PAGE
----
“It seemed a small miracle that no one was killed or even wounded here,” wrote reporter Ian Fisher in a Monday report in the New York Times on Sunday’s stunning attack by Iraqi guerrillas on a U.S. military convoy in Falluja, a city west of Baghdad in the part of Iraq American forces call the Sunni Triangle.
Miracle indeed, except that people were killed and wounded there. They just weren’t Americans.
As a matter of fact the attack on the convoy, which blew up an American truck carrying highly explosive Hellfire anti-tank missiles, resulted in the death of one Iraqi, by some accounts an innocent bystander. and also led to the wounding of several others, probably innocent bystanders too, when American troops at the scene retreated in panic, firing wildly in a 360-degree sweep as they departed the scene.
Fisher conceded in the 19th paragraph of his story that there were “reports, unconfirmed, that at least one Iraqi had been killed in the exchange of fire that erupted after American soldiers returned several hours later,” following the initial attack. He made no mention of people being wounded.
According a British newspaper, the Independent, six Iraqis were wounded and sent to local hospitals, where one died.
But then, the Times is apparently talking about American miracles, not general, all-purpose miracles.
At the Times, it seems, it’s really our God against their god, and if God is on our side, He only does miracles that affect our side.
A miracle is when our guys blow away Iraqis–it doesn’t matter that much apparently whether they’re guerrillas or just ordinary people–and don’t get hurt or killed themselves.
This is sports journalism, not international war reporting.
With sports reporting, you expect the local press to hype the home team, to cheer when our side makes a goal or a TD, and to groan and complain when the other side wins. In sports, God is on our side.
But war reporting is supposed to be different.
The trouble is, if readers incautiously read reports written in the style of the Times, they’ll end up being perplexed by the growing resistance to American troops and to the occupation among Shia people. They’ll end up wondering why all those men were dancing and celebrating after the attack on the convoy.
Fisher, in his article, went on to say that the security situation in Iraq is deteriorating, with Shiites as well as Sunni Iraqi’s joining the remnant Baathists in the guerrilla attacks on Americans.
How to explain this.
Well, one way is to look what God’s soldiers are doing as an occupying force.
Attacked, they fire wildly, killing anything that moves. They’re not just getting crazy; this is what they are being instructed to do by the generals in charge of the occupation.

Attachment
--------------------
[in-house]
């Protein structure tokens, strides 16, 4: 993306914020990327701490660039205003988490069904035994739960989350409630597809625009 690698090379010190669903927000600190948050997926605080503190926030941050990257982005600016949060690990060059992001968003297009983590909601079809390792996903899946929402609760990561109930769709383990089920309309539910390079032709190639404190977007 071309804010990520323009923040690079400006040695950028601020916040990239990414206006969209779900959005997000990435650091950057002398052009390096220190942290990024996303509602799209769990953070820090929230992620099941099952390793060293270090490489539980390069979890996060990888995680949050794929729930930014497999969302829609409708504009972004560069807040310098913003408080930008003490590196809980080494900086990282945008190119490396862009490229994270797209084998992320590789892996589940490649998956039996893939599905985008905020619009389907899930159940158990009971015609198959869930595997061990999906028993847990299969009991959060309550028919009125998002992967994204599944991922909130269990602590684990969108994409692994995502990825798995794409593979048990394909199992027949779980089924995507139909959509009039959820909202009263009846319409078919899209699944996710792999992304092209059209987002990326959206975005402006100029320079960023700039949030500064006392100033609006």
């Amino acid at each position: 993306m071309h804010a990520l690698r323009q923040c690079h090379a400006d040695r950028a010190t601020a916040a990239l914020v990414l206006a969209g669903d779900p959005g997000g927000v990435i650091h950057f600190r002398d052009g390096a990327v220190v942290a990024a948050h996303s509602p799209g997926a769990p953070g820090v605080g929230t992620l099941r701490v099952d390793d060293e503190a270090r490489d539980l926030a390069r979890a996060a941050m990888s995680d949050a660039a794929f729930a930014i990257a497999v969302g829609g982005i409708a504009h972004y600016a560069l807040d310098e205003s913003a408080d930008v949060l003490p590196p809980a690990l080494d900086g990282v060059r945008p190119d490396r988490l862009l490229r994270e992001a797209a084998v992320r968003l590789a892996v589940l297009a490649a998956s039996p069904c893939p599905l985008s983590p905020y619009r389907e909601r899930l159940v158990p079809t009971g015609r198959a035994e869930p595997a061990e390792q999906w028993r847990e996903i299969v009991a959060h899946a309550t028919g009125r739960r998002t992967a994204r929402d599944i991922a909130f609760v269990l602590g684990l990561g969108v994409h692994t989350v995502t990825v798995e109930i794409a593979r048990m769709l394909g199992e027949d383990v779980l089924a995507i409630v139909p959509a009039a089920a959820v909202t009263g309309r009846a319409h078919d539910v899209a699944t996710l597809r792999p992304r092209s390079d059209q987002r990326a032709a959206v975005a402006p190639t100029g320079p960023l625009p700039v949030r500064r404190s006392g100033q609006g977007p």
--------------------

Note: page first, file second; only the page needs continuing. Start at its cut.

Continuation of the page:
They enter mosques and try to disarm local militias.
According to an Associated Press report, they may even be executing suspected enemies. Following the Falluja convoy attack, AP reports that a second American unit returned to the city, where it was attacked also, leading to the death of one soldier. The U.S. unit responded in standard fashion: “Paratroopers raked the area with return fire, then raided a mosque and houses looking for the attackers,” AP reports.
Subsequently, the AP reporter Tarek Al-Issawi, who visited a local hospital, writes, “The bodies of the two civilians killed in the Monday attack Ð an Iraqi and a Syrian truck driver Ð were taken to Fallujah General Hospital. The Associated Press saw that one of them, Iraqi Nazem Baji, had a gunshot wound in the back of his head and his hands were tied in front of him with plastic bands similar to those used by the U.S. military when they arrest suspects.”
It’s good bet that this incident won’t be viewed locally as a miracle, or even as an act of a vengeful god. It will no doubt be laid to a repressive and increasingly offensive army of occupation.
At least the Times and other American media should attempt to tally all the dead in these incidents, and with civilians dying right and left with almost every attack on Americans, refrain from calling actions in which no Americans die successes or “miracles.”
Maybe then we’d all have a better understanding of what’s going on in Iraq, and why there’s always so much dancing in the street after an attack on our guys.
DAVE LINDORFF is the author of Killing Time: an Investigation into the Death Row Case of Mumia Abu-Jamal. A collection of Lindorff’s stories can be found here: http://www.nwuphilly.org/dave.html